Greek Minister of Culture Lina Mendoni presented the prestigious 2023 UNESCO-Greece Melina Mercouri International Prize for the Safeguarding and Management of Cultural Landscapes to the Australian community of Gunditjmara, also known as Dhauwurd Wurrung, last Friday.
Residing in south-west Victoria, within the Budj Bim heritage areas, the Gunditjmara people have been recognized for their exceptional efforts in the preservation and management of cultural landscapes.
Created in 1995, the UNESCO-Greece Melina Mercouri International Prize is a biennial prize that celebrates remarkable initiatives in the safeguarding and enhancement of global cultural landscapes. Named in honor of the famous Greek Minister of Culture and actress Melina Mercouri, the award comes with a prestigious reward of US$30,000.
The Budj Bim Cultural Landscape, a significant part of the Gunditjmara territory spanning approximately 7,000 km2, including its aquaculture systems, was awarded a place on the UNESCO World Heritage List in 2019. The selection committee hailed the Budj Bim cultural landscape as an “outstanding example of human interaction with the environment” whose history spans more than 6,000 years. Complex networks of aquaculture systems and traditional land and water management practices showcase engineering skills passed down through generations.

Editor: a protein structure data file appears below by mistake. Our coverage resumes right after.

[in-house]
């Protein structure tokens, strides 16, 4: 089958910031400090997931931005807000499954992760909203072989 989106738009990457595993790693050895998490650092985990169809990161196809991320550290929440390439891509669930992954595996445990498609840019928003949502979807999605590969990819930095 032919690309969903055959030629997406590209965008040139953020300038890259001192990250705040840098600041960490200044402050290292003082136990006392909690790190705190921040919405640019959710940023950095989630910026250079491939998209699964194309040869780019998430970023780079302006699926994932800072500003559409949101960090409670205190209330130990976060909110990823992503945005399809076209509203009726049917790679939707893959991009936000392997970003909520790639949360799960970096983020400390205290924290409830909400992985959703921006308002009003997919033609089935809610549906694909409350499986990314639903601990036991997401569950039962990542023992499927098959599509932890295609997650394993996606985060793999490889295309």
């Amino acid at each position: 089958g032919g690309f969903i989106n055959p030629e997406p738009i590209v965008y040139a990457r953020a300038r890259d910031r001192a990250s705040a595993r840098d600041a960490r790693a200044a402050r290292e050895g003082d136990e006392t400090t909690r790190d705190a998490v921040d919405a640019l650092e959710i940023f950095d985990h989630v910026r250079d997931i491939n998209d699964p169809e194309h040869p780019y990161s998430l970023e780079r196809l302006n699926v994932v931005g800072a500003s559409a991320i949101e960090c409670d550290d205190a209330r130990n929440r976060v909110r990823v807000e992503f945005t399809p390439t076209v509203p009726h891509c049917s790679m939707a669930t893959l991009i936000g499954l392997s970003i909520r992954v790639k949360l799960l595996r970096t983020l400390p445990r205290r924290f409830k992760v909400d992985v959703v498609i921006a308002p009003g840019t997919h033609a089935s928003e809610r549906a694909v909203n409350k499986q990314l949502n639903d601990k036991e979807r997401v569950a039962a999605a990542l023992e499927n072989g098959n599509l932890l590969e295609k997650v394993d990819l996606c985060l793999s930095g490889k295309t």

During the award ceremony at UNESCO headquarters in Paris, Minister Mendoni highlighted the importance of adopting integrated sustainable management plans.
“The award pays tribute to the distinguished and internationally renowned cultural and political personality, Melina Mercouri, who fought fiercely for the protection, restoration and integrity of cultural heritage and cultural landscapes,” said the Minister Mendoni.
“And it does this by bringing to the forefront of international attention brilliant examples of effective management of cultural landscapes around the world, but also by honoring people who excel in providing ideas and inspiration that can serve as examples. »
She highlighted the need for a holistic and integrated approach to ensure the integrity and authenticity of cultural and natural landscapes. Mendoni also referred to a collaborative initiative between the United Nations, UNESCO and the Greek government to address the impact of climate change on cultural and natural heritage – a step aligned with Greece’s national strategy for protect cultural heritage from the effects of climate change.
“I would like to express my sincere gratitude to all participants and countries who responded enthusiastically to the call for applications for the UNESCO-Greece Melina Mercouri International Prize for the Protection and Management of Cultural Landscapes. Most importantly, I would like to express my congratulations to the winner of the 2023 prize, the Budj Bim Cultural Landscape in Australia, which was inscribed on the UNESCO World Heritage List in 2019. May this prize be the foundation stone of further successes in the future.
Thank you for your attention,” added Lina Mendoni.